All Too Susceptible| July 12, 2022
IWORMS, my handy acronym for “Intentionally Insular Word Replacement or Misplacement Syndrome”
I'M not an epidemiologist or sociologist, so I don’t have the proper credentials to classify new and unusual syndromes. But during my years working at this magazine, I’ve noticed an interesting phenomenon. If I could coin a title for it, I would call it IWORMS — a short and squirmy name for the uncomfortable reality lived by us frum writers who love language, love writing, love to communicate — and sometimes lack the education, information, or exposure to get our words exactly right.
All writers can make mistakes, using wrong or inappropriate words at times (just try googling “stanch vs. staunch” or “averse vs. adverse”). But only a rare subset is uniquely susceptible to IWORMS, which is my handy acronym for “Intentionally Insular Word Replacement or Misplacement Syndrome.”
As the name denotes, this syndrome plagues “intentionally insular” writers. And here at Mishpacha you’ll find many such writers — people who consciously choose to limit their exposure to the wider world of current literature, journalism, and lingo.
You might say that intentionally insular writers are on a diet. We’re always hungry. Constantly seeking that story, that quote, that beautifully crafted feature, or stark account that will sate our inner artist. But we’re careful, too, about what we consume — because we know that some offerings will feed parts of ourselves we prefer not to nourish.
We know that the world out there is increasingly crude and lewd, that society’s very definition of morality has shifted drastically over the years. We’re aware that standard political discourse now includes words and phrases previously taboo in polite company. That politics and celebrity, news and culture, have grown so tightly enmeshed that it’s increasingly difficult to maintain a divider between top headlines and tabloid fare. And that so much of current literature — even moving portraits of human frailties and struggle and victories — draws on themes and utilizes language that makes us feel stained, exposed, unclean.
Here’s the problem: The same writers who intentionally filter or avoid those problematic offerings are an ambitious bunch. We aim for quality and work hard to achieve it. We read how-to books and attend courses to better our writing. We experiment with new techniques and analyze different styles and genres. We exchange articles or stories that made us suck in our breath and say “whoa,” and then together, we try to figure out the mechanics of really good journalism.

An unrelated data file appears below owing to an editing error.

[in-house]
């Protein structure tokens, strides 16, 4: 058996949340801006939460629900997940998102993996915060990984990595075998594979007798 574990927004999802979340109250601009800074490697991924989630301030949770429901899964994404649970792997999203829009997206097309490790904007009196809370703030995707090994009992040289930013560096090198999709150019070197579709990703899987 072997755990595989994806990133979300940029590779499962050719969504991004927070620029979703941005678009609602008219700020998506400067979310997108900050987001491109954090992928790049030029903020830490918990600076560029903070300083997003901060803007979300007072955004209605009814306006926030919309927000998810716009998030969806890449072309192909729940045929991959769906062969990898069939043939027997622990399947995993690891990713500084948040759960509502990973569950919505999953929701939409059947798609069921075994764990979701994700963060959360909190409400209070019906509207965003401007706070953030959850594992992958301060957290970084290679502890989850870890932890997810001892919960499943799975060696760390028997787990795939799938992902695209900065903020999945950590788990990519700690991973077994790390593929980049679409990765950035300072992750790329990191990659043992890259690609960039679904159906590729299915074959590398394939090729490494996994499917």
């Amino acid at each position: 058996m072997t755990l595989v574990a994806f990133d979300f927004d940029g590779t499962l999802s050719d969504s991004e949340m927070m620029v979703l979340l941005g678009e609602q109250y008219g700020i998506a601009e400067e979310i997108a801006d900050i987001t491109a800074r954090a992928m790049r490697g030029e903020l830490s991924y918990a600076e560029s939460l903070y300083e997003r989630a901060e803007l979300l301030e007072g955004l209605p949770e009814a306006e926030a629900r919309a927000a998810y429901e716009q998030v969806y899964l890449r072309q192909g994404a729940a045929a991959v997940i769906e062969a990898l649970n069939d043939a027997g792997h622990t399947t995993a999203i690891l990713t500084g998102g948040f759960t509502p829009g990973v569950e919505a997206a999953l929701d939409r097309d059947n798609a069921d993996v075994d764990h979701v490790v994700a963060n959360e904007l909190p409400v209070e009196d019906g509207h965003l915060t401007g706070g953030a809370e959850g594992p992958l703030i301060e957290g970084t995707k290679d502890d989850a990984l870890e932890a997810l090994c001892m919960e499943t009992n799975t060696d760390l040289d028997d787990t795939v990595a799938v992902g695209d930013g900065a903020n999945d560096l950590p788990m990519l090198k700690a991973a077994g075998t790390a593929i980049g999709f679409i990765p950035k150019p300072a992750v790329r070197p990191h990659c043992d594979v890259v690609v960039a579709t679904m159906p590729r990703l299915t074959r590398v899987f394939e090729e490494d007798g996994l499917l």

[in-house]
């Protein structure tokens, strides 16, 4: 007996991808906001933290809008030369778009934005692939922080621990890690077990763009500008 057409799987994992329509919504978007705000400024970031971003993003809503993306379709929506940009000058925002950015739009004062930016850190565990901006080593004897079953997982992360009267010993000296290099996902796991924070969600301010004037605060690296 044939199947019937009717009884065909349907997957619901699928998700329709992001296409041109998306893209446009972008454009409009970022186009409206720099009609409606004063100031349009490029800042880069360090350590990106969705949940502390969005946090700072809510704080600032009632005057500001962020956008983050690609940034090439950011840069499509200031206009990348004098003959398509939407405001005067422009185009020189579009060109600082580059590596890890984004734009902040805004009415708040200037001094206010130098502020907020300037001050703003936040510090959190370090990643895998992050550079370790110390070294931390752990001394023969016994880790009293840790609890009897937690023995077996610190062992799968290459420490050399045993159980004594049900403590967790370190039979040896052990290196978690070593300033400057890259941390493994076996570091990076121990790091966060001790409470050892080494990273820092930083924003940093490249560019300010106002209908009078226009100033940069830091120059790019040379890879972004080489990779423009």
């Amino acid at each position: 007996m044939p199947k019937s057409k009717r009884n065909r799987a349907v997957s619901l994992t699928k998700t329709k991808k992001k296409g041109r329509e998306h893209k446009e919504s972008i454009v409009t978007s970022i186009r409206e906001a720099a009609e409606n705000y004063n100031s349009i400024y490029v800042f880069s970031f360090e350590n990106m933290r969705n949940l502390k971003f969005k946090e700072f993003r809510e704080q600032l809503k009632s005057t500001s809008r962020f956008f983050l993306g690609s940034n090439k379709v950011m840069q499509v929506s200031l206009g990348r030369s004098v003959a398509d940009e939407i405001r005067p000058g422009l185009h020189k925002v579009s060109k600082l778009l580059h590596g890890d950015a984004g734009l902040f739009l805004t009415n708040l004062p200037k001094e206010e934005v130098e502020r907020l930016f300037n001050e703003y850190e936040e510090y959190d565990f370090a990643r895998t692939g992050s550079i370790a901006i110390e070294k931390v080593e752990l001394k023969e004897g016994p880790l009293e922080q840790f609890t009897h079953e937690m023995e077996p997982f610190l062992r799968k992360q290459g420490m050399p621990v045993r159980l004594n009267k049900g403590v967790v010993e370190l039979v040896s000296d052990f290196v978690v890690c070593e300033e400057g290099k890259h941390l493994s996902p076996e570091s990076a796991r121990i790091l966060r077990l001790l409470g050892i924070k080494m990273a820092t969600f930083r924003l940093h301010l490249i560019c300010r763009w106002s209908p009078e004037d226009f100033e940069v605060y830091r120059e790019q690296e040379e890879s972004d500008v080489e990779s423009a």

We want to have it all — the kosher and therefore limited literary diet, along with the rich literary output. And we want to produce a magazine that provides it all — the high spiritual bar along with the high journalistic standards.
I think that’s why we sometimes fall prey to IWORMS. Intentionally Insular as we are, it’s only natural that we’re vulnerable to a syndrome of Word Replacement or Misplacement. The syndrome is evident when our writers use words like “raucous” to describe a kol Torah. I know it struck me when I used a word I thought to be an innocent description for a predilection, and a fellow editor told me about its second, indelicate meaning. It happened when a freelancer used a bombastic idiom that had inappropriate connotations. And it happens so often when drafting cover lines — a catchy phrase with the perfect ring ends up being the name of a less-than-clean secular movie or song — that I’ve started googling cover lines just as a precaution.
What’s going to save us from IWORMS? What will keep this magazine safe from this creeping, cunning syndrome? For some of us, it’s a widely read and educated friend who serves as a beta reader and trusted critic. For many of us, it’s a team of supremely talented, knowledgeable editors and proofreaders who possess far-reaching familiarity with the linguistic layers beneath so many terms.
But at the end of the day, we are always going to be vulnerable. This constant dance of ours — trying to be mindful of our exposure, while trying to put out something rich, varied, and current — means that as we write and refine and edit, we also keep praying. We know how easy it is to get things wrong, we know how susceptible we are to misused or misplaced words, and we know that only a Higher Force can ensure that our good intentions don’t get mangled or misrepresented on their convoluted journey from our screens, to the printing press, to the intentionally insulated environment of your homes.
(Originally featured in Mishpacha, Issue 919.
Oops! We could not locate your form.